(Photo: Nicole Byrd)
Dr. William Lane Craig, research professor of Philosophy at Talbot School of Theology in La Mirada, Calif., has dismissed the American Atheists' 50 year anniversary convention as "nothing but posturing," arguing that their intellectual arguments against theism do not hold up.
"Their motto '50 years of reason' is nothing but posturing. It's an attempt to present themselves as intellectual and that their atheism is based in reason, when in fact that is far from the truth," Craig, who has written over thirty books on theology and philosophy and frequently debates atheist scholars, said on Monday in a phone interview with The Christian Post.
American Atheists, the largest secular group in America, which supports civil rights for atheists, will kick off their 2013 National Convention on Thursday, featuring three days of speakers.
"The 2013 National Convention will host hundreds of fellow atheists, plus vendors, speakers, comedians, entertainers, an art show and silent auction, and much more," the convention website says as it promises that attendees will hear from prominent atheist figures, such as professor & philosopher A.C. Grayling, Congressman Pete Stark, musician Jay Jay French, and others.
A talking point at the convention will likely be the "rise of the nones" in America, or people who do not have a religious affiliation. An October 2012 Pew Forum study showed that one in five, or 20 percent of Americans are not part of a religion. Secular groups have used the poll to claim that America is losing its religion – but a significant distinction that is sometimes not made is that only 3 percent of those people actually identify as atheists.
"These people who say that they are non-religious, are not necessarily atheistic," Craig told CP.
"Only around two to three percent of people claim to be atheistic. In many cases, people who say that they are non-religious, it simply means they are not affiliated with any particular denomination. These people might still have spiritual lives, believe in God, engage in prayer, and so forth."
The Christian professor explained that Asian Americans make up some of the largest non-religious proportions in America, concentrated largely in the Pacific Northwest, and said that American churches can still welcome and reach out to them.
"This suggests that a lot of these folks may come from non-Christian cultures, in China, Japan and elsewhere. In this case, it is not so much that they have left the Christian faith, but they never had it."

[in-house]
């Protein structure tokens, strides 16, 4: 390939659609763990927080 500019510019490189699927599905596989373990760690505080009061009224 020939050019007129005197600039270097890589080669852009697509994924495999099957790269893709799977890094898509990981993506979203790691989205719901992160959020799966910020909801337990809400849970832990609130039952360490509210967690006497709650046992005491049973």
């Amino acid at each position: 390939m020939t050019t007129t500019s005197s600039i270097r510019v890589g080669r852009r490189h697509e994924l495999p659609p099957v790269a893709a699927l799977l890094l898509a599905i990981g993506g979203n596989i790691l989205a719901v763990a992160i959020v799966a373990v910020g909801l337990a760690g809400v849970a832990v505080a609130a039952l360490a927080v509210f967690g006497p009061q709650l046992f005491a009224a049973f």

He added that the polls might also be failing to reflect that more and more people today are comfortable in saying that they are non-Christians, as opposed to actively leaving the faith.
"It is not so unwelcome that people who formerly identified as nominal Christians, but really weren't biblically orthodox, should now recognize that they are non-Christians and non-religious. In one sense, that is a positive thing," the author pointed out.
As for statistics suggesting that younger, college-educated people are more likely to be non-religious than any other demographic, he argued that the trend is more reflective of the secular nature of the college environment as a whole.
"In terms of the educational level, I think this has more to do with the sort of secular culture that is characteristic of the university environment and tends to be self-perpetuating. But it would be a very poor argument that because a view is held by a great number of certain people, that therefore the view is true," he noted.
American Atheists actively produces billboard campaigns which promote secularism around the country. Their latest efforts have targeted a number of conservative political leaders who have spoken of their faith in public.
"His solution to school shootings? Prayer," one AA billboard in Texas reads, concerning Texas Governor Rick Perry.
"Amend the Constitution to (what I say are) God's Standards," reads another, targeting former Arkansas governor and 2008 GOP presidential candidate Mike Huckabee.
Craig believes those billboards will hardly have a significant effect on many people. The ads also show that the secular group is very political in nature, he noted.
"They tend to be ad-hominem in their attacks on politicians who are candid about their religious faith," the theologian said.
As for the three-day American Atheists convention, Craig revealed that he has already publicly debated a number of their speakers, including A.C. Grayling, and said that he hasn't found "that they are able to sustain a credible argument for the truth of their worldview." He added that the group is primarily political and cultural rather than an intellectual force.
Craig offered that for people interested in the new atheism movement, the most effective thing to do would be "to engage them in dialogue and debate on the question of God's existence, and see whether the arguments for theism are better that the arguments for atheism."